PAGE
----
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« Yet More RTTM Blogging | Main | Homeland Security Stupity »

John Young's Speech At RTTM

"That Saturn shakes purty bad, but not near as bad as it did in the movie..." in reference to Apollo XIII.

He's describing his flight to the moon.

The Principal Investigator for the seismometer told him, "If you don't put my experiment out right, don't come back."

He's describing a spinout in a lunar rover. "Do you know what saved us? ...There was nobody coming the other way. I'm sure that when we get two rovers up there we'll have the first lunar auto accident."

He describes dust as one of the key challenges to lunar operations (a point made by a speaker yesterday, who was a designer of the rover).

He illustrates the fractal nature of the lunar surface by pointing out an object that looks like it's a few feet away from him, which is actually the distance of two football fields.

He's showing a picture of the far side, which is very heavily cratered, particularly in the highlands. He's clearly very concerned about the threat of extraterrestrial object impacts. He points out King Crater, which is 77 km in diameter (he claims that the object that created it could have wiped out Nevada and much of California.

Now he's talking about supervolcanoes, three of which are in the US (including Yellowstone and the Long Valley Caldera by Mammoth Lakes in California--I didn't catch the third one). Yellowstone is overdue to blow, and no one knows when the next one will happen. When it does, it will likely wipe out civilization.

"You're ten times more likely to die in a civilization-ending event than in a commercial airline crash. NASA is working to make airline flights ten times as safe, so you'll then be a hundred times more likely..."

He's praising Bob Bigelow for his work on inflatable structures.

"You'll know we're serious about going back to the moon when you see people heading back there with shovels."

In a question on the state of the art in new suits, talking about the need for a good glove: "The human hand is a heck of a piece of machinery, and sometimes gets into trouble going places that it doesn't belong."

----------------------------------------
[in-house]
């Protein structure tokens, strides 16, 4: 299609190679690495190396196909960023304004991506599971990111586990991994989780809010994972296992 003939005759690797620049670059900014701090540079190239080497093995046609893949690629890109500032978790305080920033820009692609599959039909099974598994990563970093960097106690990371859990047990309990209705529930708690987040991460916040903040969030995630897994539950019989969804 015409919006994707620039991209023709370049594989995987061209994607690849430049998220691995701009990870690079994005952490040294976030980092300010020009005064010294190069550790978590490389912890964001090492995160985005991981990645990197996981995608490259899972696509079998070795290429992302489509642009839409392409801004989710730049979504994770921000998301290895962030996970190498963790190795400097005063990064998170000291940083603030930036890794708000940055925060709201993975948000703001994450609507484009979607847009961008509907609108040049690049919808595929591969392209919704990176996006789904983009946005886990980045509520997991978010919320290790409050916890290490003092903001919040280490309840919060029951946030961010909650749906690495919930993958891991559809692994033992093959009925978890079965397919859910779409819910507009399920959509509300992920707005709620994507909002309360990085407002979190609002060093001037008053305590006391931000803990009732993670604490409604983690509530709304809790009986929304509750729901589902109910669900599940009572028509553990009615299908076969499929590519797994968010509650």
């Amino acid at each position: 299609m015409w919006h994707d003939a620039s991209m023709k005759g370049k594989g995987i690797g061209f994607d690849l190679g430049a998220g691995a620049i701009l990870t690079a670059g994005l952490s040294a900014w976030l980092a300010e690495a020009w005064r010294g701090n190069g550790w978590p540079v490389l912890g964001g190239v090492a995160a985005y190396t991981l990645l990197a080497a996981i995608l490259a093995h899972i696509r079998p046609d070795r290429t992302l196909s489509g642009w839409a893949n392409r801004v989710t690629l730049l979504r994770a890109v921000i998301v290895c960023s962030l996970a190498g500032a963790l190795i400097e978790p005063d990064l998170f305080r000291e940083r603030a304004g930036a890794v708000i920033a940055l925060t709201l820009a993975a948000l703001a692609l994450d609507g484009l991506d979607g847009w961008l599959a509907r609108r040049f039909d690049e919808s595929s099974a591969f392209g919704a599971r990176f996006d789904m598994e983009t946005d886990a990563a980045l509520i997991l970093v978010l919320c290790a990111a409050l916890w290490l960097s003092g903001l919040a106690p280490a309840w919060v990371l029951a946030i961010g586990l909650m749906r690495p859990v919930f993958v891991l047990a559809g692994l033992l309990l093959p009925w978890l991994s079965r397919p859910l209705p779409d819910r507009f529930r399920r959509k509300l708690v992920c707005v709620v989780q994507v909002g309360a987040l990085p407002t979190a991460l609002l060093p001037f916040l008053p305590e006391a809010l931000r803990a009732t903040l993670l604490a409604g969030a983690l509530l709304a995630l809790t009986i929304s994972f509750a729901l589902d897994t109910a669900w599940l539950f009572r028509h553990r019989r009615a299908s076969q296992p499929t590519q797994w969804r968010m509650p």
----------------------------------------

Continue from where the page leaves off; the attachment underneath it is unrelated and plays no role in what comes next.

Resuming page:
Ends by showing a picture of his grandchildren: overall theme of his talk is protecting the planet. He thinks we're in a space race, but not with another country, but rather against nature.

Posted by Rand Simberg at July 17, 2004 02:00 PM
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Third volcano might have been Valles Caldera in New Mexico - a little long in the tooth, but still has some potential.

True story - nearly got John Young's badge at LPSC a few years ago. I was somewhat shocked to be asked if I was the Young of JSC at registration.

My tiny brush with fame.

Posted by Duncan Young at July 17, 2004 05:14 PM

"You'll know we're serious about going back to the moon when you see people heading back there with shovels."

I see that there is a plan to send a couple rover to the Lunar South Pole in a few years.
Spaceflight Now
About time. Considering the success of the Martian Rovers, why isn't there any attempt to "lunarize" the design (two weeks of night, colder, vacuum, etc.) and send a few dozen of them all over the moon? Forget the sample return, that just complicates things and jacks the price up. Bring in a little mass production to bring down the price. At the same time, establish the communications infrastructure needed to support them. It would be cheaper than sending people, and it would return a lot of information that will probably be necessary for when people do go there. (The comm links, for example.)

Posted by Raoul Ortega at July 17, 2004 06:05 PM

Great posting, Rand. Thanks! As for the last sentence -- I absolutely agree with John, but dirty environmentalist lib'rul that I am, the notion of being in a race "against nature" is a phrase that gives me the willies. I like to think of it as being in a race *for* all life -- human and otherwise -- and *against* things like kinetic energy and molten magma and the like. I know those things are also a part of nature, but not in most people's lexicon. To most people, "nature" is a bunch of cute an fuzzy and helpless little critters, and who'd want to be in a race against *them*? No; better to point out that, with agressive space development, we'll be able to spare those critters from being whacked by impactors, and perhaps we can back up their ecologies elsewhere as insurance against super-volcanism. See? *For* nature!

A little too sugary, perhaps, but it should keep everyone happy. Do you suppose that "Endangered Animals for Nuclear Propulsion" would be a good rallying cry?